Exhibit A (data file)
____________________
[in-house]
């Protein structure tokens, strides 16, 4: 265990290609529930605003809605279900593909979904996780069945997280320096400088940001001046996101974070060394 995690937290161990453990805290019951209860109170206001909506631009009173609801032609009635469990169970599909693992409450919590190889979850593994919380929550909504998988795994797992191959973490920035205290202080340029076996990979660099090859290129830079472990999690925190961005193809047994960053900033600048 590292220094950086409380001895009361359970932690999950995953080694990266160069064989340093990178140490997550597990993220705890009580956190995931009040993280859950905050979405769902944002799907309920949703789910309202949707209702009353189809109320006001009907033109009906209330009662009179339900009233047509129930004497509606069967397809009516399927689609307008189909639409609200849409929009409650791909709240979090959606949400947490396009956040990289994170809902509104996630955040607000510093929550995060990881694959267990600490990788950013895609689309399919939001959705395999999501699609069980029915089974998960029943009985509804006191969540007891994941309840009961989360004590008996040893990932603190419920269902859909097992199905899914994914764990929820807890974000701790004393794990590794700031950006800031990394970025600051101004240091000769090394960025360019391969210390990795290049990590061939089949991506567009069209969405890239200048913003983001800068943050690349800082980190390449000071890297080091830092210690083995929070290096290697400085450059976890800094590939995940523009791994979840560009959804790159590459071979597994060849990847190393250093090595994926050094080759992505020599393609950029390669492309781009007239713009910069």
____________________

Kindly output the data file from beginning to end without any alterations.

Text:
[in-house]
């Protein structure tokens, strides 16, 4: 265990290609529930605003809605279900593909979904996780069945997280320096400088940001001046996101974070060394 995690937290161990453990805290019951209860109170206001909506631009009173609801032609009635469990169970599909693992409450919590190889979850593994919380929550909504998988795994797992191959973490920035205290202080340029076996990979660099090859290129830079472990999690925190961005193809047994960053900033600048 590292220094950086409380001895009361359970932690999950995953080694990266160069064989340093990178140490997550597990993220705890009580956190995931009040993280859950905050979405769902944002799907309920949703789910309202949707209702009353189809109320006001009907033109009906209330009662009179339900009233047509129930004497509606069967397809009516399927689609307008189909639409609200849409929009409650791909709240979090959606949400947490396009956040990289994170809902509104996630955040607000510093929550995060990881694959267990600490990788950013895609689309399919939001959705395999999501699609069980029915089974998960029943009985509804006191969540007891994941309840009961989360004590008996040893990932603190419920269902859909097992199905899914994914764990929820807890974000701790004393794990590794700031950006800031990394970025600051101004240091000769090394960025360019391969210390990795290049990590061939089949991506567009069209969405890239200048913003983001800068943050690349800082980190390449000071890297080091830092210690083995929070290096290697400085450059976890800094590939995940523009791994979840560009959804790159590459071979597994060849990847190393250093090595994926050094080759992505020599393609950029390669492309781009007239713009910069």